Google finalises APIs for Android O in Developer Preview 3

Unwilling to let Apple steal all the spotlight this week, Google has announced Android O Developer Preview 3 is rolling out with the final APIs before release.

The second developer preview was announced during Google I/O three weeks ago and included a look at the new ‘Fluid Experiences’ and ‘Vitals’ features.

Some of the Fluid Experience features include; Picture-in-Picture support, Notification Dots which allow developers to inform users an action is now available, Auto-Fill support in apps, and machine learning-based Smart Text Selection. As for Vitals, Android O will ship with TensorFlow Lite to help apps perform faster, enhancements to improve battery life, and Google Play Protect to bolster security.

With the finalisation of Android O API level 26 in the latest developer preview – you can ensure your apps are fully-compatible and taking advantage of the new features in time for launch. There will be no more changes to them ahead of release, Google says.

In a blog post, Google wrote:

Notification channels and dots give you more ways to surface new content to users and bring them back into your app. Picture-in-picture keeps your app onscreen while users are multitasking, and autofill makes it simple for them to enter forms data and helps keep their data secure. Also check out adaptive icons, XML font resources, downloadable fonts and emoji, autosizing TextView, AAudio API, and many others. You'll also want plan your support for background execution limits and other important changes in vital system behavior for O apps.”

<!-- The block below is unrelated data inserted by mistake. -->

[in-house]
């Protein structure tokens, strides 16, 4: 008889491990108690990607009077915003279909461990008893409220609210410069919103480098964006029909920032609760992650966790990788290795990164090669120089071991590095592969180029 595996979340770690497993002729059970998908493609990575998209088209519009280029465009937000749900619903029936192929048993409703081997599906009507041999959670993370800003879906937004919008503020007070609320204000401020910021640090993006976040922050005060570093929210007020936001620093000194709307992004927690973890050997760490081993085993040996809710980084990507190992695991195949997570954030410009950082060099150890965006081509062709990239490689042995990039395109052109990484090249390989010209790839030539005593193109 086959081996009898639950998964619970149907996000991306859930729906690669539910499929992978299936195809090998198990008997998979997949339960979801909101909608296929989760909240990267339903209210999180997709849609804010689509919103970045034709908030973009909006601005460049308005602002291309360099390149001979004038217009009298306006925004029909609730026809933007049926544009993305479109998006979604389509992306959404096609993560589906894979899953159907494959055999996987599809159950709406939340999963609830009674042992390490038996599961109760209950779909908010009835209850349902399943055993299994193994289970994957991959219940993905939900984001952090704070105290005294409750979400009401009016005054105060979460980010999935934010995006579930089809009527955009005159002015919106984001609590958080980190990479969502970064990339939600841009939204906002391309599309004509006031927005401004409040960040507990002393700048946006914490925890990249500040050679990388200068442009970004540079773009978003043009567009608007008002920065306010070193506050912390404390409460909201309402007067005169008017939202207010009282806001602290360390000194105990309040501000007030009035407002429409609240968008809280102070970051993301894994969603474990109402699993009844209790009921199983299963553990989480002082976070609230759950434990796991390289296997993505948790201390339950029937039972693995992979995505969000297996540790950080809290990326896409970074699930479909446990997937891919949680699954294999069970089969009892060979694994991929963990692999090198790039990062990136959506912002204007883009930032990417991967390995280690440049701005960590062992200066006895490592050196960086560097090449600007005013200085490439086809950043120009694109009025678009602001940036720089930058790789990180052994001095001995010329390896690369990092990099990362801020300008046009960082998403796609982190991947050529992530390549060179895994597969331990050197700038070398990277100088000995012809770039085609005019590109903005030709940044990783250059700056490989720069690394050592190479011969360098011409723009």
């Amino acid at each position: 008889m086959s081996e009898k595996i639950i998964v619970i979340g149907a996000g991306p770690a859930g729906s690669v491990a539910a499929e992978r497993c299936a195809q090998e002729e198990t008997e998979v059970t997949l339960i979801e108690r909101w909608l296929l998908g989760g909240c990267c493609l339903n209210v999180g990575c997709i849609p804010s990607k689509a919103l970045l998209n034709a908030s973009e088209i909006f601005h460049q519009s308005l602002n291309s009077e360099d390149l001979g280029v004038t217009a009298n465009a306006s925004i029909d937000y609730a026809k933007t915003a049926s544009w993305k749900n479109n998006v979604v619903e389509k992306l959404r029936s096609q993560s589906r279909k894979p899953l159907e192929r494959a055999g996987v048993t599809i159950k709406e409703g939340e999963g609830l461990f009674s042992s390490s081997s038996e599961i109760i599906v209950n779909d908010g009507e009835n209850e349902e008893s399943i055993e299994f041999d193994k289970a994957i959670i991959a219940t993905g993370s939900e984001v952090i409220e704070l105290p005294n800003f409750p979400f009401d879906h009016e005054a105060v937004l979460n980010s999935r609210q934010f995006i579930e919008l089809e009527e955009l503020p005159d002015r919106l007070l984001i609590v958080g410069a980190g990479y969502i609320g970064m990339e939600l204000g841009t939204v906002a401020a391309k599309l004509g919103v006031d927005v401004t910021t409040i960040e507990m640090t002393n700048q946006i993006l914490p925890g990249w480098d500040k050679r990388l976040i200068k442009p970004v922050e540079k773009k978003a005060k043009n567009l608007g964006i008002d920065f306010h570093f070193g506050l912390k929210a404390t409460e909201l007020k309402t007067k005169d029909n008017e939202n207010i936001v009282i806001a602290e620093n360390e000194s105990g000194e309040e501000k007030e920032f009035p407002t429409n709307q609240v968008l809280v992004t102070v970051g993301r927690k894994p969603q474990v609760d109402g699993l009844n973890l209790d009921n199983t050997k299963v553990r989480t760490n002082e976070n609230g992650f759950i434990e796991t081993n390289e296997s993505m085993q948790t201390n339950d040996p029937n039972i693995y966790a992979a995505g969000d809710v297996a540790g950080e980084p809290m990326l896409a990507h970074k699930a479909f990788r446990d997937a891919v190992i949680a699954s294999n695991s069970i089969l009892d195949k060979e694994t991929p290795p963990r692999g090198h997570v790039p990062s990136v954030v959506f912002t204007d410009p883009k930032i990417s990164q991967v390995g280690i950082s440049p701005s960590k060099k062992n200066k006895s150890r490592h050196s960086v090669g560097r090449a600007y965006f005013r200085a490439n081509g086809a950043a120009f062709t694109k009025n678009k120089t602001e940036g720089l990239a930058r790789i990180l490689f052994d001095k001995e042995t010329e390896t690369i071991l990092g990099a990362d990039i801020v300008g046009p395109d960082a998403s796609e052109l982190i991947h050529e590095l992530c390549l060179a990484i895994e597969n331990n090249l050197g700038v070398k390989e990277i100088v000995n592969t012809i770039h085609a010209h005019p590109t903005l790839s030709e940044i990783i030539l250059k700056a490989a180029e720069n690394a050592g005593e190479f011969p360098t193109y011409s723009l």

You can see the ‘Notification Dots’ feature in action in the GIF below:

To get started with Developer Preview 3 you can download the final API 26 SDK from the SDK Manager in Android Studio, and Android Support Library 26.0.0 beta 2 from Google's Maven repository. Google also recommends updating to the latest version of Android Studio 3.0 – now available in the canary channel – if you plan on developing for Android O as it features support for Instant Apps, an Adaptive Icon Wizard, and support for XML Fonts, and Downloadable Fonts. This is in addition to other, more general enhancements, such as improved app performance profiling tools, support for the Kotlin programming language, and Gradle build optimisations.

Updating and publishing your APK to target API 26 will allow you to test compatibility with users running Android O builds as part of the Android Beta program ahead of a full release. These users will be aware of potential compatibility problems and can provide a helpful resource to test changes. You can, of course, also use  Google Play's beta testing feature to get early feedback from a small group of users if you prefer.

Are you impressed with Android O so far? Let us know in the comments.

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